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IRAN: U.S.-Iranian relations seen through the prism of high school textbooks

January 16, 2010 |  1:53 pm

Iran-textbooks 005 

In 11th grade history classes, Iranian high school students are required to read a textbook that devotes 100 pages to the history between the United States and Iran, citing 32 different sources painstakingly footnoted.

American high school history classes, by contrast, devote little if anything to the history of Iran, said Mohammad Marandi (above center), the head of North American studies at Tehran University, who was in Beirut recently for a conference

"History textbooks in the United States are very problematic when it comes to Iran and I would assume that the same is true with other regions of the world where the United States has issues," Marandi told a small crowd of scholars gathered from around the world at American University of Beirut.

Iran-textbooks 013.jpg  The Obama administration and the West have vowed to use diplomacy to untangle decades of mistrust and  resolve longstanding differences with Iran, especially over its nuclear program. The U.S. State Department and other government agencies have pledged to hire more Persian speakers and learn more about the Islamic Republic.

But Marandi, an Iranian-American who has emerged in Iran's post-election unrest as an eloquent spokesman for the government position on Iran's domestic political troubles as well as Iran's nuclear program, suggested that Americans also need to brush up on their understanding of the Islamic Republic.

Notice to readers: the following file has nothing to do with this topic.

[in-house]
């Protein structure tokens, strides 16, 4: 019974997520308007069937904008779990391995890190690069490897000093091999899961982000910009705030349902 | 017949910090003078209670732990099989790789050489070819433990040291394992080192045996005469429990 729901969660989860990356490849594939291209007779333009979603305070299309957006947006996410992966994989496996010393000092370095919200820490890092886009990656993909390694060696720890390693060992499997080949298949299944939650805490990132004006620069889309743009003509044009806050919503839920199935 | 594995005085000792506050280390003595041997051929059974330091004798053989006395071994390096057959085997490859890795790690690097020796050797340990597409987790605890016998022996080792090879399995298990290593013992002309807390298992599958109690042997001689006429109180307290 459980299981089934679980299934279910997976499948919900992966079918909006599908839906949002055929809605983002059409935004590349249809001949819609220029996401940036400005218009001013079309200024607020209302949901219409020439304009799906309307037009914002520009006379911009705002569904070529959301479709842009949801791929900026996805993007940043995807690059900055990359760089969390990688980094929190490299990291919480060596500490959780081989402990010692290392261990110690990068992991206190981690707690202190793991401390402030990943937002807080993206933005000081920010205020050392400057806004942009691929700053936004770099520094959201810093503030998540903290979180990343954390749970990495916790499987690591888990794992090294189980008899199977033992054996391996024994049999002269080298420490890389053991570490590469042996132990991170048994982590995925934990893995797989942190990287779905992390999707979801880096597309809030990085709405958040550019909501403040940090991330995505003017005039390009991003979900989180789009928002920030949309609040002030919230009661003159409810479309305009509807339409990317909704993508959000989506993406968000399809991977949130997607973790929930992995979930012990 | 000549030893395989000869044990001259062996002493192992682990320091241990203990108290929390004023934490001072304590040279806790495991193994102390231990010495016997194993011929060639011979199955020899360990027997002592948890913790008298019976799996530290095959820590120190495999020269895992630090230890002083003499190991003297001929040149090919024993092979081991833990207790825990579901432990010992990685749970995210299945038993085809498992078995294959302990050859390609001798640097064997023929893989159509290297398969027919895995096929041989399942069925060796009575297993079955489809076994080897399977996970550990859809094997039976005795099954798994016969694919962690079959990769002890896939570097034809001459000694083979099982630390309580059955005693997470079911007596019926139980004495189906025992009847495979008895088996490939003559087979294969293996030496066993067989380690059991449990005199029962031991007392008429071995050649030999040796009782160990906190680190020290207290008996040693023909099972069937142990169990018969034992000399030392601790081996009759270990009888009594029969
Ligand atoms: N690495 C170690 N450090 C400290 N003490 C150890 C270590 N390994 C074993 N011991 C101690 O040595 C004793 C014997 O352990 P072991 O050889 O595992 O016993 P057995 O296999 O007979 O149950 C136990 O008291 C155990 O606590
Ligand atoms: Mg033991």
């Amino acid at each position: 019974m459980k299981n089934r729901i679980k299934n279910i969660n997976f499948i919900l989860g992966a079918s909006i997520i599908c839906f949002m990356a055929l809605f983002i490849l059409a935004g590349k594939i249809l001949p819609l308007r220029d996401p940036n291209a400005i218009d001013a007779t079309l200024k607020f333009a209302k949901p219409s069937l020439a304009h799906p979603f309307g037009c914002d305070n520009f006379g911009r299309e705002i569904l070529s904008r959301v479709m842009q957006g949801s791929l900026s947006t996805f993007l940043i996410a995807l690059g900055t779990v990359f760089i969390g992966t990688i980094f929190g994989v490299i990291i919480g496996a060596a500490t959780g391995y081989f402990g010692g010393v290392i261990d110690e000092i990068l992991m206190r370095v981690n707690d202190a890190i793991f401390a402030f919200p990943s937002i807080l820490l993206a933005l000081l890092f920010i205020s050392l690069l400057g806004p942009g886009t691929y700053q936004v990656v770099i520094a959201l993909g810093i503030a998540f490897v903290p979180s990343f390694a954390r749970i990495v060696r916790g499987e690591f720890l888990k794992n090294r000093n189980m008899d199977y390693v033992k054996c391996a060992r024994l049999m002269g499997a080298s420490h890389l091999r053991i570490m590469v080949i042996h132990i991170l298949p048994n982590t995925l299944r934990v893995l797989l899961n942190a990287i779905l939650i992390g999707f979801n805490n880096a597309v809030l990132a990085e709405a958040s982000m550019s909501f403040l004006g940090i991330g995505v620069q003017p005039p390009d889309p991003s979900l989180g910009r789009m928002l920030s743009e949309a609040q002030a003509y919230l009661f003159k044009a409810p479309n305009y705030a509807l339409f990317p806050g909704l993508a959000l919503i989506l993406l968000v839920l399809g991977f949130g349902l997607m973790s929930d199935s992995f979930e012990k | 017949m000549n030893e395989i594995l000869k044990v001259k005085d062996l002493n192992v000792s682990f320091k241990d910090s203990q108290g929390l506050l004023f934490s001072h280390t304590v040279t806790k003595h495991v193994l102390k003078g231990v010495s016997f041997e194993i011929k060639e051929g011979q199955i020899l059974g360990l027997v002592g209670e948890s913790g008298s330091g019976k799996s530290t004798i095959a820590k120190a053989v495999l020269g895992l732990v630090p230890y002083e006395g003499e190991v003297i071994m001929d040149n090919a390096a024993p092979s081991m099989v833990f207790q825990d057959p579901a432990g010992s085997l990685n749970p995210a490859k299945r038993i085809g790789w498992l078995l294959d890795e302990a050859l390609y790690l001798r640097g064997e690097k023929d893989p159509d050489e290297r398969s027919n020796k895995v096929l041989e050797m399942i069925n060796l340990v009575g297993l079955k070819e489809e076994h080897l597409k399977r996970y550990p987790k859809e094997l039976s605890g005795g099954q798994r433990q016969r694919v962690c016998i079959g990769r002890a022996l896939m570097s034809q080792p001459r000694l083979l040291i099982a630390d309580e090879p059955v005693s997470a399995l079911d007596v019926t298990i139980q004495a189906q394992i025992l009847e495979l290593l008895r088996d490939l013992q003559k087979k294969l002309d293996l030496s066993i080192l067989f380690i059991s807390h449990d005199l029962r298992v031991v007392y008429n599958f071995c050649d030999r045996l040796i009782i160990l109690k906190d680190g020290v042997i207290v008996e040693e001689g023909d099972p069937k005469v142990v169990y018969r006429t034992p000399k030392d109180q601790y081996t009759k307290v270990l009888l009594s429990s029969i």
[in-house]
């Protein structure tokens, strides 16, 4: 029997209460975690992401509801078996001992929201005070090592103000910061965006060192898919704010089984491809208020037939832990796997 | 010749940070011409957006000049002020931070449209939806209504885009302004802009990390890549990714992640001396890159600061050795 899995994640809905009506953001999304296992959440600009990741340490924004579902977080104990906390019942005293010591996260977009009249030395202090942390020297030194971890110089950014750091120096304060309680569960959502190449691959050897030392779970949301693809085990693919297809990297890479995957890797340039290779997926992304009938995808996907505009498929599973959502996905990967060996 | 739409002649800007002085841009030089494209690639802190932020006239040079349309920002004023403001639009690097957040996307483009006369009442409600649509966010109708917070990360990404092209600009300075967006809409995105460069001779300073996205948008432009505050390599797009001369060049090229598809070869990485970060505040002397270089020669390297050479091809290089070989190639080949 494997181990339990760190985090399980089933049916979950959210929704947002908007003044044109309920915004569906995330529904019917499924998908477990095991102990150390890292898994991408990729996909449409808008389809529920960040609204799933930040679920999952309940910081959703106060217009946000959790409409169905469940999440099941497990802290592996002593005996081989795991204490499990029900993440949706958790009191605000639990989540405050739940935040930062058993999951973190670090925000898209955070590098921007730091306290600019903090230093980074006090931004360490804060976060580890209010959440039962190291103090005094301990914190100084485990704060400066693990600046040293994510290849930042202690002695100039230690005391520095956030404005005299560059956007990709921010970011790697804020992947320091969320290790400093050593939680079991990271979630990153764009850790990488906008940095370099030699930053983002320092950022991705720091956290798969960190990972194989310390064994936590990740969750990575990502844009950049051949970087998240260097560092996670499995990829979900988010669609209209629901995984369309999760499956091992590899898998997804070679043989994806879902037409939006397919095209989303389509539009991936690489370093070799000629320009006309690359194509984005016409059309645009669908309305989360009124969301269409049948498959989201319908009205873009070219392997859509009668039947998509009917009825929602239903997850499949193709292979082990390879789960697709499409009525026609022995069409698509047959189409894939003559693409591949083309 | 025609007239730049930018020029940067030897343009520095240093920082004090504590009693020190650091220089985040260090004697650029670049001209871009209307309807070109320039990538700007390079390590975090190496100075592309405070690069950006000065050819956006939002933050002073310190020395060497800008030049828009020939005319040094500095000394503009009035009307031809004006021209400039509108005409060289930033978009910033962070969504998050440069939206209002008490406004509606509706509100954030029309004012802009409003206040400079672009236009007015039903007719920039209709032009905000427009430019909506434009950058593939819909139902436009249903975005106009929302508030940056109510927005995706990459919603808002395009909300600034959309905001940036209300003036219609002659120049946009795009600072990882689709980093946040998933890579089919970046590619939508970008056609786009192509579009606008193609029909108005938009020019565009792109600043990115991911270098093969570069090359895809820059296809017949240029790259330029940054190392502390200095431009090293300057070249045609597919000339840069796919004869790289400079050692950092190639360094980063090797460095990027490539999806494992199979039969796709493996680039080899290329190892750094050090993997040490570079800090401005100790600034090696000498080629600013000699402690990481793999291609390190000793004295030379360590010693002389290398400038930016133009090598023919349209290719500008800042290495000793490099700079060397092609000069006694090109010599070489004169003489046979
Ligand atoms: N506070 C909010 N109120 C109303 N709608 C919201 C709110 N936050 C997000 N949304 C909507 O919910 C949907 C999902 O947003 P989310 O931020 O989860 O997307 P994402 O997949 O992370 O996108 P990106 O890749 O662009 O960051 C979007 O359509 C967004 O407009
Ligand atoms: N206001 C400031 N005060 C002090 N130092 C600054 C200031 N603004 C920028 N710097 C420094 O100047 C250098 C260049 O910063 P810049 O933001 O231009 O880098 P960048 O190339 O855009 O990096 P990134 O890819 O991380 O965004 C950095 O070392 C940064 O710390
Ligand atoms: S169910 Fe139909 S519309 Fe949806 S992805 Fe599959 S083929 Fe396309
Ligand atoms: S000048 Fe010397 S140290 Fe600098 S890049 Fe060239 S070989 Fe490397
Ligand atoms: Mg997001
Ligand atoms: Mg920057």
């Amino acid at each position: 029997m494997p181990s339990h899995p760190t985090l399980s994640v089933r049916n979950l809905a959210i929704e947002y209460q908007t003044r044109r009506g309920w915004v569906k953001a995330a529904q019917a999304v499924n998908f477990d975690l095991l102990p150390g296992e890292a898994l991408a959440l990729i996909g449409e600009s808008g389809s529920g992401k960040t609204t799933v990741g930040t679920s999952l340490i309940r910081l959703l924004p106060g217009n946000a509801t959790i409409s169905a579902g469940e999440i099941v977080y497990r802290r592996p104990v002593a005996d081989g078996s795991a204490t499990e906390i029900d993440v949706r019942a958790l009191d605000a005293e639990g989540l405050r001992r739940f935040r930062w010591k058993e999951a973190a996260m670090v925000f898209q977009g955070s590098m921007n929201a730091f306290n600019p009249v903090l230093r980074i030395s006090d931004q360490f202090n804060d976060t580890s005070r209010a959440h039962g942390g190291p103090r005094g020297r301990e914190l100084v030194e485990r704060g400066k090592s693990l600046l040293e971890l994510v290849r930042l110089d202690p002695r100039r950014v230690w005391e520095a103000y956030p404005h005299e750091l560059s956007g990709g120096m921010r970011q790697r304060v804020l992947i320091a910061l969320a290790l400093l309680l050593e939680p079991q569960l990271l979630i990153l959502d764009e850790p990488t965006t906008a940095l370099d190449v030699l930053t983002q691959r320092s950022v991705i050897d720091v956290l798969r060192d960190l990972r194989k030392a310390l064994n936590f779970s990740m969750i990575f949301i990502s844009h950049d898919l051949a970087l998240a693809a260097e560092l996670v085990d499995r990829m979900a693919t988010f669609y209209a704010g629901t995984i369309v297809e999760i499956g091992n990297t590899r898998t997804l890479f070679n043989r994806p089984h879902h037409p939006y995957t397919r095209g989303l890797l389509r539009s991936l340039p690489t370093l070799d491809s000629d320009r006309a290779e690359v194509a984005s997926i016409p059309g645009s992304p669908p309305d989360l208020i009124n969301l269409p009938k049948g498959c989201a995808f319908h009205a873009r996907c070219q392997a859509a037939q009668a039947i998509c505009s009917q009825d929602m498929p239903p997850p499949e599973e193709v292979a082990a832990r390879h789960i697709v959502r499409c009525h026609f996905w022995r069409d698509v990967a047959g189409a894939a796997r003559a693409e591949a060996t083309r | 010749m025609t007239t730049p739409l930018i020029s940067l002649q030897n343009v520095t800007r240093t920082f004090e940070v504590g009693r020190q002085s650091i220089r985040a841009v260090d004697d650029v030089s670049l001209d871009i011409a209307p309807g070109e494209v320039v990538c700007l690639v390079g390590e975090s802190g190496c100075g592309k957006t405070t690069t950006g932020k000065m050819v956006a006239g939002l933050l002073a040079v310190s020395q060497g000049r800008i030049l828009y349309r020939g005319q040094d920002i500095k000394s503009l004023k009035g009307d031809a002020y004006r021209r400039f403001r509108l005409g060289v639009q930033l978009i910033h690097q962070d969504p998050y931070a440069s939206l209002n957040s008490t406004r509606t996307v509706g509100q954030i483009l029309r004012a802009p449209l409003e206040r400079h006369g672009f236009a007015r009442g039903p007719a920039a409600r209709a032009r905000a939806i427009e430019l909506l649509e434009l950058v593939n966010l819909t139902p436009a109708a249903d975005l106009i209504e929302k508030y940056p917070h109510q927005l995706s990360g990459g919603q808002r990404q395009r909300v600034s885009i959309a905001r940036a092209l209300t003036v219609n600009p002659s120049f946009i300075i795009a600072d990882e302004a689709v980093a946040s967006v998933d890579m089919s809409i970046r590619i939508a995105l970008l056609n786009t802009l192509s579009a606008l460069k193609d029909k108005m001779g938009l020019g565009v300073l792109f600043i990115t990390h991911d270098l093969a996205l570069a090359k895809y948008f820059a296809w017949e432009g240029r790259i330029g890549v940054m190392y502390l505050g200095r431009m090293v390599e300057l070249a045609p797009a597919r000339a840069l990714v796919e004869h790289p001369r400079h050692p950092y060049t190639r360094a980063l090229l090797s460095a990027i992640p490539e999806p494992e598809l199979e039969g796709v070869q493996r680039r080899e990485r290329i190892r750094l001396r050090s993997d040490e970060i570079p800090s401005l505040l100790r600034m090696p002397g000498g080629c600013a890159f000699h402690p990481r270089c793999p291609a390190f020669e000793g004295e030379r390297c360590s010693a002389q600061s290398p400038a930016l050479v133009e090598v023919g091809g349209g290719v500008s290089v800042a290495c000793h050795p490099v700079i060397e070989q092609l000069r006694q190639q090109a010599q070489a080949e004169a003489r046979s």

Marandi said he's writing a scholarly paper comparing Iranian and American high school history textbooks.  "A People and a Nation," a popular high school text book in the U.S. is a typical American example of how Iranian history is treated, Marandi said.

"What we have are two paragraphs," he told the scholars. "One is that, 'A revolution led by Shia fundamentalists forced the Shah to flee to Europe. The new head of Iran was Ayatollah Ruhollah Khomeini, a 79-year- old and a religious zealot who rapidly turned the government into a theocracy that condemned modernization and preached against traits of the West."

Marandi looked out at the audience.  

"This is all you get about Iran in this history textbook," he said. "That’s basically it."

Marandi refrained from delving too deeply into the ideological bent of Iranian textbooks, which have come under fire in the past for allegedly distorting history.

But he noted that much of the material about the U.S. comes from American sources, including books by American or Iranian-American writers about the history of Iran. 

"For the most part, I felt that the language was not loaded," he said. 

By contrast in some American text books there's nothing about Iran. Not one word in the index. A few only mentioned Iran in the the context of the Iran-Contra scandal, in which the administration of former President Ronald Reagan was embroiled in a multi-layered scandal over the covert shipment of arms to the Islamic Republic, the sales of which funded the right-wing Contra rebels in Nicaragua.

"A Companion to 20th Century America" only mentions Iran once, in reference to former President Bush's speech condemning Iran, Iraq and North Korea as part of an "axis of evil" in 2002. 

Other scholars critiqued Marandi's paper. One Italian academic noted that his country also gets short shrift in American history books. 

And obviously Iranian high school students are getting a higher level of education than your typical American if their 11th grade textbooks contain footnotes! 

But Marandi said the end result of the disparity is that a typical Iranian youth has a far better grasp on the U.S. than a typical American. 

"Perhaps one way forward would be to have scholars, alternative sources of information and scholars perhaps from outside of the United States somehow involved," he said, "to have a more broadened scope in that which is presented to 18-, 17- and 16-year-old Americans," Marandi said.

Borzou Daragahi in Beirut

Photos: A top, Mohammad Marandi, center, spoke at a conference in Beirut recently. Credit: Los Angeles Times.

Below the front cover of "Contemporary Iranian History," a Persian language textbook used in Iranian high school history classes. Credit: Iranian Ministry of Education office of textbook printing website

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